Lebanon-What Happened By Dr. David Wurmser/Foundation For American Security And Freedom/August 09/2020
Part 1: Lebanon-What happened?
Part I of this series will review the facts of what we know has happened and an analysis of the horrific catastrophe in Beirut on August 4 itself. Part II will focus on the ramifications.
A few minutes after 6PM on Tuesday August 4, a fire broke out, the cause of which the Lebanese government has said might be because of a welding accident, in hangar 9 of Beirut’s port. Videos from the first moments afterwards show black smoke, indicative of a grease or other material fire. A few minutes later, a second fairly large explosion (assuming there was a small explosion which caused the first fire) expanded the blast area into hangar 12 and set the stage for the third and final explosion about 20 minutes after the first and about 30 seconds after the second.
What we know about the blasts
We have no idea what caused the first fire or blast, if even there was a first blast since none of the videos so far provided captured those first few seconds. But the remaining smoke was moderate and blackish, consistent of an industrial fire. It appears some small munitions, or some claim fireworks, began erupting soon after causing a whitish-grey smoke to be added. One film, apparently taken from an adjacent building (no information on the fate of the photographer, although highly unlikely he survived), shows crackling and popping occurring before a much larger second blast. This could be fireworks, as the government has claimed.
The second explosion was much more significant, and produced thick whitish-grey “dirty” smoke, consistent with some high explosives and even rocket fuel. Several witnesses of the second explosion insisted at first they heard airplane engines, but closer examination by analysis of several videos and the commentary by eyewitnesses themselves on the ground ultimately place the source of that roaring sound within the fire, further suggesting that rocket engines were being set off rather than planes flying overhead.1 Smaller continuing explosions persisted, with white flashes seen in and above the building. While fireworks could still not be ruled out, after the second explosion, the thick dirty grey smoke, whooshing airplane-type sound rather than predominant whistling, the absence of a spectacular airborne display of streamers and sparkling explosions spraying in every direction as would be consistent with firework explosions (since the roof had already been blown off the building at that time) – all seem to suggest rockets, mortars and missiles of some sort rather than fireworks were igniting. About 20 seconds after the second blast, the escalating fire dramatically ramped up, as did the resulting pace of white flashes in and above the building, which seem to be consistent with small-caliber explosives, such as mortars and rockets.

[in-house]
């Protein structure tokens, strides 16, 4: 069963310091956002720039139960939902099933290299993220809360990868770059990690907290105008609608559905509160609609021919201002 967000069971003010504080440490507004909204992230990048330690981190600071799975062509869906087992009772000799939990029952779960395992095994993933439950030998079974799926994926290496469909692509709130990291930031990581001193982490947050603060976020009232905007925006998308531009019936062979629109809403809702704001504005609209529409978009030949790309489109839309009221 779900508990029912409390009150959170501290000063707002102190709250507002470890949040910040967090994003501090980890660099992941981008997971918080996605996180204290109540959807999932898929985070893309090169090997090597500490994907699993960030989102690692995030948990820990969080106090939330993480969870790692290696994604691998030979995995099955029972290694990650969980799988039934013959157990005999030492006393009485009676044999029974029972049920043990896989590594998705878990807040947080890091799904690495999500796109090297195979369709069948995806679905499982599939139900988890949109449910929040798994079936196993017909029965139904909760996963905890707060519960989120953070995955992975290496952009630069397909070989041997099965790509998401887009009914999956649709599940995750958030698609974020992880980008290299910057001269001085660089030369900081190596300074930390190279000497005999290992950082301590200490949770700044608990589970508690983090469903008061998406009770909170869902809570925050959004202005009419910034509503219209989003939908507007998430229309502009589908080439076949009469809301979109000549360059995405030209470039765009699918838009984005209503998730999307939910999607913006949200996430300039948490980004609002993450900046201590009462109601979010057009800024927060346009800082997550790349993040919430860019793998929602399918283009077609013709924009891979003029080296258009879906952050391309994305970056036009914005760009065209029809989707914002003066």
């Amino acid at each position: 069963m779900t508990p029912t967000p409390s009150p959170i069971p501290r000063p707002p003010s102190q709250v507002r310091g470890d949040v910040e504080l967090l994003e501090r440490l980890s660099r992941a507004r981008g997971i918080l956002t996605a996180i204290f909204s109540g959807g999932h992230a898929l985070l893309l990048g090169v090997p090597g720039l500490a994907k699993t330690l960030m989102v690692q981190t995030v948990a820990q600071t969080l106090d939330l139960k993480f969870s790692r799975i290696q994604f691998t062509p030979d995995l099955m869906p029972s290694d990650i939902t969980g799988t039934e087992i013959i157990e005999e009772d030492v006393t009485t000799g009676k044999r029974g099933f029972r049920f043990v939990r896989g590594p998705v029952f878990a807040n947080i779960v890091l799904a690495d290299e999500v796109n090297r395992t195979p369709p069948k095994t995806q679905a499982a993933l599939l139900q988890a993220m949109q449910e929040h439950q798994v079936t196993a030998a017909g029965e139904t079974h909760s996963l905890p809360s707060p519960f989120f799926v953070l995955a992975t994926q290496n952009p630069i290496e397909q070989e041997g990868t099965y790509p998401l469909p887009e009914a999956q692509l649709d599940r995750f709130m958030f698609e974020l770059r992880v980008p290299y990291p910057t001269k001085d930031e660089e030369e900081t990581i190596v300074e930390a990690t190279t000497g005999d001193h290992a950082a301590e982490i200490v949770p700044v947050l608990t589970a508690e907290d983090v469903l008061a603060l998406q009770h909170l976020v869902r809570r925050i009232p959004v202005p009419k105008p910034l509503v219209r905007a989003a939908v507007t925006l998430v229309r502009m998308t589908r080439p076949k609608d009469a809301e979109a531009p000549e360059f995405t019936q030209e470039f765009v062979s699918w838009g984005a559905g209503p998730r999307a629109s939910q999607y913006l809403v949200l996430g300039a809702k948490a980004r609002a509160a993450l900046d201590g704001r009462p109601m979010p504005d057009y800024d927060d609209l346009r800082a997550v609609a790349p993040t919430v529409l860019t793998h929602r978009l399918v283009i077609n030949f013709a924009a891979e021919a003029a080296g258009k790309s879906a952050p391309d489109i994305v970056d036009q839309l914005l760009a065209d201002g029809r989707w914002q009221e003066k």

In short, something much more explosive, which produces white-grey dirty smoke and a sound like a roaring aircraft engine, produced the second explosion, of which we know nothing else at this point since the government is sticking closely to the “fireworks” explanation entirely. That second explosion seemed to set in motion what eventually triggered the final and third explosion. In fact, it is clear that the Lebanese government It is determined to not have the cause of this second explosion known or discussed.
About 28 seconds after the second blast, during which the flames and white flashes intensified, more “humming” and a roaring crescendo can be heard in the videos suggesting missile engines roaring, and then a final round of white-flash explosions popping off which was followed suddenly by a massive eruption – the third and final explosion. Still frame photos of the exact moment of the massive explosion showed the entire warehouse – this time hangar 12 – simultaneously and uniformly detonated.
The magnitude of the blast was strong enough, with enough high humidity, to produce a perfect Wilson cloud. While some have said it might be a fuel air blast, the condensation halo vaporized instantly, as is consistent with a Wilson cloud rather than fuel air explosion. Also, the cloud did not have the initial yellow flash consistent with a fuel-air blast. It was in fact, a pressure wave according to physicists, not a shock wave, as a fuel-air bomb would produce.2 Thankfully, since the death toll would have been astronomically higher were it a shock wave.
Later analysis of the blast effects indicated that it was equivalent to a 1.1 kiloton explosion – comparable to a small tactical nuclear blast about 1/11th the size of the Hiroshima 12-15 kiloton nuclear blast.
Ahead of the Wilson cloud was a massive pressure wave spreading throughout the city, and rising behind the Wilson cloud is a broad and towering column of reddish brown thick smoke, generally indicative of a concentrated and high-quality bomb-grade ammonium nitrate explosion. Fertilizer-grade ammonium nitrate tends to explode with more blackish, oily smoke.